Sunnyside -- Washington Irving's Tarrytown home on the east bank of the Hudson River -- is still welcoming visitors to this day.

Sunnyside — Washington Irving’s Tarrytown home on the east bank of the Hudson River — is still welcoming visitors to this day.

Sunnyside — Washington Irving’s Tarrytown home, on the east bank of the Hudson River — was a special place to Irving. A lifelong traveler, Irving lived for most of his adult life in hotels, rented apartments, or as the guest in someone else’s home.

It wasn’t until 1835,  when Irving was 52 years old, that he finally acquired his own property — and he was determined to make a home of his own. Sunnyside, with its mixture of architectural styles, sprawling grounds, and carefully orchestrated views, reflects Irving’s own tastes, vision, and personality.

In June 1835, Irving formally acquired the two-room stone farmhouse on the old Van Tassell property for $1,800 — and he had big plans for it. Already Irving had engaged his neighbor, the painter George Harvey, to help him rebuild and renovate the place, with comfort and space enough to tempt friends to visit and family to stay. “My idea is to make a little nookery somewhat in the Dutch style, quaint, but unpretending,” Irving explained.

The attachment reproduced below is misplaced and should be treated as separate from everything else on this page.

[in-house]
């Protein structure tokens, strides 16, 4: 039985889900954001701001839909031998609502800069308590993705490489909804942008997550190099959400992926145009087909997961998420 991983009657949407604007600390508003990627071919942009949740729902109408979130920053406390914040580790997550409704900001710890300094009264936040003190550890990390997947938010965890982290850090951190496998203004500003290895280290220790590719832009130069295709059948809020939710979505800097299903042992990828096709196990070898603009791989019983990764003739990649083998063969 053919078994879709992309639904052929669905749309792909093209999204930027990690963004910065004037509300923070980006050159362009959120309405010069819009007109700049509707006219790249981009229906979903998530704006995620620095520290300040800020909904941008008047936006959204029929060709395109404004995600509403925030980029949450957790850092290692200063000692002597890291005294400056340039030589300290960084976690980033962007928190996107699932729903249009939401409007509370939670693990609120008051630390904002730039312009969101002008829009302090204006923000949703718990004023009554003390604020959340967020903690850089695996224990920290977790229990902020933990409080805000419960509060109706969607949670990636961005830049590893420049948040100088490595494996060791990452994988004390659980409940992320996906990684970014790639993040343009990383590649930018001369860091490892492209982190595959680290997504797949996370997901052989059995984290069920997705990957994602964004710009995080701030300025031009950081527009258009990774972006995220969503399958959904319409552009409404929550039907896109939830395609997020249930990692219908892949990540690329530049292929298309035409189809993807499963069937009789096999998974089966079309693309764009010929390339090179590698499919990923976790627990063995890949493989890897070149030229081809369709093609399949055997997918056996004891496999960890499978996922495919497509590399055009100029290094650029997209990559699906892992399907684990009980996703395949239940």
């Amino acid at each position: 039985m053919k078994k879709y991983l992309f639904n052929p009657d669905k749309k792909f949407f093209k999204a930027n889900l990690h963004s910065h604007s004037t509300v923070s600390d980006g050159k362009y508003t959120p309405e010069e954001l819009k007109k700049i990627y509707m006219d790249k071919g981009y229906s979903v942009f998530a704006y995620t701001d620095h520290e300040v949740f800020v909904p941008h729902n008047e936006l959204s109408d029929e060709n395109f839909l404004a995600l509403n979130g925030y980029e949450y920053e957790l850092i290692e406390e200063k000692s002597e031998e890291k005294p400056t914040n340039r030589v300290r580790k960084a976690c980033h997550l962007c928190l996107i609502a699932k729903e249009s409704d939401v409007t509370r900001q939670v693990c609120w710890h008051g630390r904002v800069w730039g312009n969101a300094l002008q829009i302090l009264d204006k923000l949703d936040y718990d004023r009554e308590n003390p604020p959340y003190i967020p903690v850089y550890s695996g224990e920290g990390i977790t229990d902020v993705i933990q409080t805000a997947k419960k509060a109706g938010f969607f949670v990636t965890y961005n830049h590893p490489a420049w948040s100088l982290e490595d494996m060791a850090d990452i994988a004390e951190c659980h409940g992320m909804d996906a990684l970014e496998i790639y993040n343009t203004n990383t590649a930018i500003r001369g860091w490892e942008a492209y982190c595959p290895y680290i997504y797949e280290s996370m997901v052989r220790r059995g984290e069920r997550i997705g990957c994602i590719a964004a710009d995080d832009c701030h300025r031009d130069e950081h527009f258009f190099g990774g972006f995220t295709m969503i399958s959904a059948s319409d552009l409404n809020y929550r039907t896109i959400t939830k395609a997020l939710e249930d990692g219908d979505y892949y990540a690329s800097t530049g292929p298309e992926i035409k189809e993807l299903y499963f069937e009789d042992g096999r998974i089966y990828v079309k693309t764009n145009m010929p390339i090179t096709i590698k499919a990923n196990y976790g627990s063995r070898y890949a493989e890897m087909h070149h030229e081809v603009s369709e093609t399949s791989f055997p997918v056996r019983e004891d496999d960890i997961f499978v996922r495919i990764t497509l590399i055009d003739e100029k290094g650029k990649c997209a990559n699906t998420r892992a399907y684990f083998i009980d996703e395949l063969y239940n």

Irving's study at Sunnyside, built around the partner's desk given to him by his publisher, George Putnam.

Irving’s study at Sunnyside, built around the partner’s desk given to him by his publisher, George Putnam.

Consequently, no detail was too minute, and Irving micromanaged nearly every facet of the construction and renovation of the farmhouse. He fussed about the best way to inscribe Harvey’s name over the south door, and demanded to know how the windows would be glazed. He ordered one bedroom “finished in a different way from the others,” and for a sloped inner bedroom wall to be covered with striped paper “to resemble the curtain of a tent.” Old Dutch cottages, he told Harvey, had “crow steps” on their gabled ends, and so must his.

Irving completed the basic renovations to his home in September 1836, though the house and its grounds would remain in a perpetual state of improvement and renovation for the rest of Irving’s life. “Wolfert’s Roost,” Irving named it at first, after the property’s original owner – a name that stuck until 1841, when Irving finally settled on a more appropriate name that fit his own demeanor: Sunnyside.

Sunnyside still welcomes visitors to this day – and thanks to the efforts of Historic Hudson Valley, still looks much as it did during Washington Irving’s lifetime.

Sunnyside is under the management of Historic Hudson Valley of New York, an organization committed to celebrating the history, architecture, landscape, and material culture of the Hudson Valley, “advancing its importance, and thereby assuring its preservation.”

For information on visiting Sunnyside, click here.

One response to “Sunnyside

  1. i went to sunny side i saw evrey thing even his office there are like 48 books and we saw the tree that had lived a lot of years.Theres a gift shop too.


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